Monday, May 11, 2009

Project 3---Research of Art Museum Design







"Architecture and Exhibit:


Stylistic coincidence versus Neutrality


Museums can motivated by the specific character of the art collection exhibited there. Alexander Dorner, the Hanover museum director, does not consider the museum a “temple of eternal values” but as a “place in which the evolutionary growth of our cultural strengths” should be apparent. Nowadays, the challenge is to integrate the museum into its urban context without giving up its specific character. That is to create a link between the two. An early precedent - Hans Hollein’s Abteiberg Museum united the traits of heterogeneous museum types into an affective staged architectural landscape that met a variety of functional requirements, without ever giving up its artistic claims.


Form and Function


The access at the entrance area very often proves to be a place where heightened design aspirations aim well beyond simply fulfilling functional requirements. The entrance to the museum, which as the seam between inside and outside in a way represents the architectural interface between the public and the content of the collection, triggers in the visitor a certain attitude of expectation, which is confirmed, modified or corrected by the foyer. Antiquarium in the Munich Residenz or the galleries in Sabbioneta and Mantua: the long halls even force the visitor walking along them to observe the immobile objects in a sequence.

However, open space stands in fundamental opposition to the above-mentioned design which limits visitor’s freedom significantly. Thus there emerged some new museum buildings that offer the possibility of choosing between several paths.


Moreover, linearity or complexity in circulation design does not have to be limited to a single level; instead differences in level can contribute significantly to avoiding monotony. In this way the route in Munich’s Neue Pinakothek, accompanied by several accessory routes, but in principal clearly recognizable purposefully overcomes step by step the difference in level of one floor to the next before it leads back again to the exit level. In m╦ćnchengladbach, richly varied stairway forms characterize not only the appearance of diverse counterpoised and staggered exhibition rooms, but also become the architectural expression of a three-dimensional route – a trend that leads finally to Alessandro Mendini’s stairway sculpture clad with coloured mosaic tiles in the Groninger Museum, which itself becomes an exhibition object.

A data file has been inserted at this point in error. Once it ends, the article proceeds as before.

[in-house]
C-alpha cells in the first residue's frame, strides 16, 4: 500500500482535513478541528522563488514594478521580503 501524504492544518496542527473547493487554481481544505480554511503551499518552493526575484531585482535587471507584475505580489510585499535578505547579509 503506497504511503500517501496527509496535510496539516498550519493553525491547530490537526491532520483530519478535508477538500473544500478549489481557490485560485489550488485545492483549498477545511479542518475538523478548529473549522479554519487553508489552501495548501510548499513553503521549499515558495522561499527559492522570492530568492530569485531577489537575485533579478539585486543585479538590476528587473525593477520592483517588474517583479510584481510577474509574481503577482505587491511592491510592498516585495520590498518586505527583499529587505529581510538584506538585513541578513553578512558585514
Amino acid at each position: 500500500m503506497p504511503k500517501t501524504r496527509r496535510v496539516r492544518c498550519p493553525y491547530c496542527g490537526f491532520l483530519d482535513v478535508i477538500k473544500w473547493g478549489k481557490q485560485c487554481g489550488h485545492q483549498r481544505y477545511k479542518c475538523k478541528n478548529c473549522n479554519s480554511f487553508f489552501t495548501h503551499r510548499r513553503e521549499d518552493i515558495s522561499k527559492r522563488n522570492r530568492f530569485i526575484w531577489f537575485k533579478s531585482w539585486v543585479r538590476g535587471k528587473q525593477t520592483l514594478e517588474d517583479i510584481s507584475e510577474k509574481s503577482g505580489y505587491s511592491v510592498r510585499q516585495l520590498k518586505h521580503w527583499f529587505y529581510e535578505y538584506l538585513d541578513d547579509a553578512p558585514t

Voiced by Walter Gropius among others in response to mono-functional buildings, museums should offer greatest possible flexibility in the interior and avoid rigid arrangement of walls. According to Renzo Piano and Richard Rogers, museums are flexible containers and dynamic communication machine.


Lighting Design in Museums


Visibility: Visibility requires a minimum level of illumination, good contrast without shadows, good colour rendering and avoidance of glare. Objects made of light or video installation must be shielded from light that would distract the observer, while large objects such as monuments or excavation sites should be shown in as natural a light as possible, without however, being exposed to damaging weather conditions.


Illuminances of 50 lux for paper and textiles, and 150 lux for paintings on canvas have been established. The potential damage to objects form the thermal effects of lighting should be taken into account (tension, stretching, crack formation). Heating of objects due to heat radiation that can lead to damage must be avoided, so ‘cold’ light without infrared is recommended.
Window glass with ultraviolet filtering characteristics is used in museum buildings today in order to protect the interior rooms from energy-rich spectrum of daylight.


Light openings should be positioned correspondingly high. Directional lighting with corresponding shadowing is advantageous for spatial orientation and for the perception of objects (spatial forms, surface structures). Extremely soft, non-directional lighting, for example through a high proportion of reflected indirect lighting should therefore be avoided, just as overly contrasty lighting should as well.


High rooms and windows placed high on the walls, immediately under the ceiling, are advantageous. Light-deflecting devices in the windows can be helpful as well as ceiling cavities lined with light-reflecting materials that deflect the daylight into the depths of the room by means of multiple reflections through a light-disseminating ceiling underneath (cf. Kunsthaus Bregenz by Peter Zumthor).


The lighter the sufaces, the better the light distribution by multiple reflections and the general lighting of the room.

Room lighting is used to ensure that visitors can move safely through the museum. For this kind of lighting, 20 to 50 lux is already sufficient, for example, for the corridors. Room lighting also has the task of making visitor’s stay in the museum comfortable, for example for relaxation phases after concentrated observation or stimulation through changing of one’s spatial situation. An evenly lighted exhibition quickly leads to fatigue, and the visit becomes strenuous."

---------------------------------------------The artical is from Feifei Feng


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